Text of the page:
Idul Fitri


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Jakarta sounded like a war zone last night.  Barrages of missiles were exploding over the city, accompanied by the screams and squeals of women and children. The low rumble of the traffic and the beeping of horns carried on into the night as many tried to flee.

But thankfully, the missiles were only firecrackers.  And people were fleeing for mudik, traditional at the end of Ramadan, to head back to their home towns for Eid… the end of the holy month and fasting.  I'd be beeping my horn too if I hadn't eaten all day.

From my apartment, I could see the little explosions all around the city, both near and far away, dotting the smoggy horizon.  On my taxi on the way home from work, a street child aimed a cracker right at our taxi and I flinched, fearful of an attack, but luckily he pointed it skyward at just the right moment.

Add (il)legal firecrackers to the list of things I will ban my children from touching one day.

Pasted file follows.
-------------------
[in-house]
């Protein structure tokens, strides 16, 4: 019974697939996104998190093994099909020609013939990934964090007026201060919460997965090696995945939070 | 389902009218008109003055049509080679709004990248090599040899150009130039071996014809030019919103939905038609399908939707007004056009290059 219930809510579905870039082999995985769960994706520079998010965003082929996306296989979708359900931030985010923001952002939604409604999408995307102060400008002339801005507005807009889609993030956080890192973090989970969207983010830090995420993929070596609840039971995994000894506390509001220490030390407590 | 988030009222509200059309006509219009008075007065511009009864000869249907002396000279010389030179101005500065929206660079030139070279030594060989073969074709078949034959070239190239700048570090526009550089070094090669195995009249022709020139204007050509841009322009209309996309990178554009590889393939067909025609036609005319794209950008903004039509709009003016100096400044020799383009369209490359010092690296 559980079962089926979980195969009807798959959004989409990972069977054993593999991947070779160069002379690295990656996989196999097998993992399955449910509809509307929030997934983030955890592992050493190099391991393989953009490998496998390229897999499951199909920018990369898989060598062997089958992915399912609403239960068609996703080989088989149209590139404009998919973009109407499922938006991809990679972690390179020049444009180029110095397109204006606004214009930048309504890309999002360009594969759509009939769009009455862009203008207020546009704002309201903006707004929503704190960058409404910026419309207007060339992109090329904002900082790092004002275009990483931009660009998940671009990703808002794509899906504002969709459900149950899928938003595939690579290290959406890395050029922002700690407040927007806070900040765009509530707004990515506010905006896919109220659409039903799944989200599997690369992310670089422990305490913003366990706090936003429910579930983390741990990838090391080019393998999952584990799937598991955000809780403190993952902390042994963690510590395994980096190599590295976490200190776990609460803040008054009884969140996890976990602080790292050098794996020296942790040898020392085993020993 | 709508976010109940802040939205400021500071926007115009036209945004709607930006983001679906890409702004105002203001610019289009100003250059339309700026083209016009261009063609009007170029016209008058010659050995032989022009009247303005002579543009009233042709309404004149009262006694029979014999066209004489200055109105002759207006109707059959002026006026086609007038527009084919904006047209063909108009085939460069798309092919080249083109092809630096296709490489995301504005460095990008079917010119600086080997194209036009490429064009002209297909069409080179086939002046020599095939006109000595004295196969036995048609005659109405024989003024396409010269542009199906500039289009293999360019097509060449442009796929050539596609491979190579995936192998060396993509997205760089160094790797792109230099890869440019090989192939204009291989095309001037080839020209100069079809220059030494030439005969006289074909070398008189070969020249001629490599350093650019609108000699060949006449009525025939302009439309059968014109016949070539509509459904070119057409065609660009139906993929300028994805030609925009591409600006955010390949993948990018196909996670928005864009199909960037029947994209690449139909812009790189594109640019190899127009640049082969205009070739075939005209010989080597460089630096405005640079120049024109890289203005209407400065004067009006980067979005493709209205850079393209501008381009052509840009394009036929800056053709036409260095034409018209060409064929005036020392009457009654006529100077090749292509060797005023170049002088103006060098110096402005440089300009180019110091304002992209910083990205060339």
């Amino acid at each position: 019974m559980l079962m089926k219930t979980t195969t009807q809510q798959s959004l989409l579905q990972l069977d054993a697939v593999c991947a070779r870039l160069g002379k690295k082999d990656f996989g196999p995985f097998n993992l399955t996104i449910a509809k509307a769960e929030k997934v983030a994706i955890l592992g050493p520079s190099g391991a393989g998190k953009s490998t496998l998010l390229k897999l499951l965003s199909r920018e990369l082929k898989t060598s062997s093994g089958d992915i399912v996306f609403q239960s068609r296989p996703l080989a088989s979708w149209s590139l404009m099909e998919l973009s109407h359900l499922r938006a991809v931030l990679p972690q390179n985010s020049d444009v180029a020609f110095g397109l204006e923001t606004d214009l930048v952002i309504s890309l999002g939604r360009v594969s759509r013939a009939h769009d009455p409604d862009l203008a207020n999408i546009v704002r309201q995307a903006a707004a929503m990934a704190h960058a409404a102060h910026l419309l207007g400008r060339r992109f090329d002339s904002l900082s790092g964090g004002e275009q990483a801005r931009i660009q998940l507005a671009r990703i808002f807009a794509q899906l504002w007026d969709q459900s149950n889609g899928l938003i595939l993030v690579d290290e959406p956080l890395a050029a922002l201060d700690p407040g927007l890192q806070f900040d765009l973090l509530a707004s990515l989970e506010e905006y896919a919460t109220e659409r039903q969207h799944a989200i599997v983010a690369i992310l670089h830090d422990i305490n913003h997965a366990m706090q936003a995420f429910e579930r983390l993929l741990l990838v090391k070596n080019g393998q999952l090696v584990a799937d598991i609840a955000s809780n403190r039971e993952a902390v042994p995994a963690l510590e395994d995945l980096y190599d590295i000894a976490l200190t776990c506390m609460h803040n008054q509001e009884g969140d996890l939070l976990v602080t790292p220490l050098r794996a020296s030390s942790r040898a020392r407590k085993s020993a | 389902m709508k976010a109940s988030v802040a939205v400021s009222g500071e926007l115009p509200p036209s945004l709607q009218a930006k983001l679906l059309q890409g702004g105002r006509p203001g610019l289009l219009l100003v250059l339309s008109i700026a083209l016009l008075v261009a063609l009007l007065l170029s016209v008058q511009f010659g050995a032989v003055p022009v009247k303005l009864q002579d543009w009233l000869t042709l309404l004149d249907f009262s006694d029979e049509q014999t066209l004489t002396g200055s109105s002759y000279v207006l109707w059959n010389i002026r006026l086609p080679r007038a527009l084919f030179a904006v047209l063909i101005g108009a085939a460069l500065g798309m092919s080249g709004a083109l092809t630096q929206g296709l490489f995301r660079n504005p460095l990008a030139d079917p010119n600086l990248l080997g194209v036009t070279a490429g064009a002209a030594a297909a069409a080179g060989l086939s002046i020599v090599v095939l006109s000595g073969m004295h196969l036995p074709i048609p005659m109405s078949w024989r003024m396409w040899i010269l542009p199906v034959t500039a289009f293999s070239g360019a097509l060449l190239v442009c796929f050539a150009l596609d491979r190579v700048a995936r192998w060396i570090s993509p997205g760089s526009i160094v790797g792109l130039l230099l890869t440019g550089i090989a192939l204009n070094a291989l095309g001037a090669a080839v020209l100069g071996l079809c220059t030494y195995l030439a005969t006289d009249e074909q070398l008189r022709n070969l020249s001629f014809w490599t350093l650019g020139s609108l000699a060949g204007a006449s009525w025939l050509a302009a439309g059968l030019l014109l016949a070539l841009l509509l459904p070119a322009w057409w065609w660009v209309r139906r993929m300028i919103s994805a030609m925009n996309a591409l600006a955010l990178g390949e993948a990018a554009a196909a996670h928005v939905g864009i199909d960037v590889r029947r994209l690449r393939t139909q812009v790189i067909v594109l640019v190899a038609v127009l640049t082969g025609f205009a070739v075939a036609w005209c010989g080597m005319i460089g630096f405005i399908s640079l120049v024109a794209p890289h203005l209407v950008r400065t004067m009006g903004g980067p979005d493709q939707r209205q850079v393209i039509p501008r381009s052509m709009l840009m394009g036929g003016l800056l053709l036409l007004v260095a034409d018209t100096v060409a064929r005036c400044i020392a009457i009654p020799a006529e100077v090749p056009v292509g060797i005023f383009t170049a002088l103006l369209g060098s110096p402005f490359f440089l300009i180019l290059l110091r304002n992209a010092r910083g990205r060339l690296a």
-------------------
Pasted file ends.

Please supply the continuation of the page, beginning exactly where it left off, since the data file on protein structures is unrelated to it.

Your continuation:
The enormity of the city made the explosions seem a little feeble though.  Most of the fireworks didn't even reach the height of my apartment on the ninth floor, and compared to the skyscrapers they were exploding in between, some of the sparks were merely quick flashes mixed in with all the lights that nobody ever seems to turn off anyway.

Prayers from the local mosques lingered neverendingly in the heavy, humid air, eerily echoing down the tiled corridors of my apartment block. They were still calling out in a soothing monotone as I drifted off to sleep, but I was occasionally jolted from my REM cycle by the sudden burst of a cracker or two.

In the morning, the city was deserted.  It looked a bit like a war zone, with rubble everywhere, open sewers, unkerbed roads full of potholes.  But the potholes weren't bomb craters and the rubble wasn't from buildings which fell victim to the blitz.

Jakarta always looks a bit like a war zone.

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